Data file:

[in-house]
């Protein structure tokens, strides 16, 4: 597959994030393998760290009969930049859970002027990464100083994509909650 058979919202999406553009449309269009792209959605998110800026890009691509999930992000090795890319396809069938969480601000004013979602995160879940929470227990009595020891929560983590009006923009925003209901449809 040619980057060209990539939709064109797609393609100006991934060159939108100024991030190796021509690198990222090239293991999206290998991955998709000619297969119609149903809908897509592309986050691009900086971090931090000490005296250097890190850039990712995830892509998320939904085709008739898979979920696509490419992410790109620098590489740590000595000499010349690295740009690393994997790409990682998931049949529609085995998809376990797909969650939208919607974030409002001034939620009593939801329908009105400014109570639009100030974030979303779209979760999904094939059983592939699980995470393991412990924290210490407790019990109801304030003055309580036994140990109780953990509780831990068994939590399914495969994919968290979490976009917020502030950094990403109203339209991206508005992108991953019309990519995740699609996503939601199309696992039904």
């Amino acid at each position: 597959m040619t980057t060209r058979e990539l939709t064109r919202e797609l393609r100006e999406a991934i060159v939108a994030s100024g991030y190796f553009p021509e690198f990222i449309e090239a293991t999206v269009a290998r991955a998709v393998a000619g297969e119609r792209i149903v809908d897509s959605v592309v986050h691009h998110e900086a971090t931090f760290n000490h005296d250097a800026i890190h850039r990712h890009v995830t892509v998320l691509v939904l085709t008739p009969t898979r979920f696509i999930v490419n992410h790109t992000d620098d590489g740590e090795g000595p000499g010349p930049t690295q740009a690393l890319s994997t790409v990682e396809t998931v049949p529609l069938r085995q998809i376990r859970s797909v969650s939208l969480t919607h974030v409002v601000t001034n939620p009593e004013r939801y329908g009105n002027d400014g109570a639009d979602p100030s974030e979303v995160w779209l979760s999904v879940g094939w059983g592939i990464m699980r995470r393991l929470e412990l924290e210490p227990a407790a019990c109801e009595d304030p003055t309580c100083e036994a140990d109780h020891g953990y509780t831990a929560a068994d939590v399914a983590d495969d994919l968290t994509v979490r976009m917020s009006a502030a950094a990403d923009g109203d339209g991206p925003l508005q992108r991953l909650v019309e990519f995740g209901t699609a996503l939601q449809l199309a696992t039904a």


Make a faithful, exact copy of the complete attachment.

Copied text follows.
[in-house]
């Protein structure tokens, strides 16, 4: 597959994030393998760290009969930049859970002027990464100083994509909650 058979919202999406553009449309269009792209959605998110800026890009691509999930992000090795890319396809069938969480601000004013979602995160879940929470227990009595020891929560983590009006923009925003209901449809 040619980057060209990539939709064109797609393609100006991934060159939108100024991030190796021509690198990222090239293991999206290998991955998709000619297969119609149903809908897509592309986050691009900086971090931090000490005296250097890190850039990712995830892509998320939904085709008739898979979920696509490419992410790109620098590489740590000595000499010349690295740009690393994997790409990682998931049949529609085995998809376990797909969650939208919607974030409002001034939620009593939801329908009105400014109570639009100030974030979303779209979760999904094939059983592939699980995470393991412990924290210490407790019990109801304030003055309580036994140990109780953990509780831990068994939590399914495969994919968290979490976009917020502030950094990403109203339209991206508005992108991953019309990519995740699609996503939601199309696992039904």
């Amino acid at each position: 597959m040619t980057t060209r058979e990539l939709t064109r919202e797609l393609r100006e999406a991934i060159v939108a994030s100024g991030y190796f553009p021509e690198f990222i449309e090239a293991t999206v269009a290998r991955a998709v393998a000619g297969e119609r792209i149903v809908d897509s959605v592309v986050h691009h998110e900086a971090t931090f760290n000490h005296d250097a800026i890190h850039r990712h890009v995830t892509v998320l691509v939904l085709t008739p009969t898979r979920f696509i999930v490419n992410h790109t992000d620098d590489g740590e090795g000595p000499g010349p930049t690295q740009a690393l890319s994997t790409v990682e396809t998931v049949p529609l069938r085995q998809i376990r859970s797909v969650s939208l969480t919607h974030v409002v601000t001034n939620p009593e004013r939801y329908g009105n002027d400014g109570a639009d979602p100030s974030e979303v995160w779209l979760s999904v879940g094939w059983g592939i990464m699980r995470r393991l929470e412990l924290e210490p227990a407790a019990c109801e009595d304030p003055t309580c100083e036994a140990d109780h020891g953990y509780t831990a929560a068994d939590v399914a983590d495969d994919l968290t994509v979490r976009m917020s009006a502030a950094a990403d923009g109203d339209g991206p925003l508005q992108r991953l909650v019309e990519f995740g209901t699609a996503l939601q449809l199309a696992t039904a």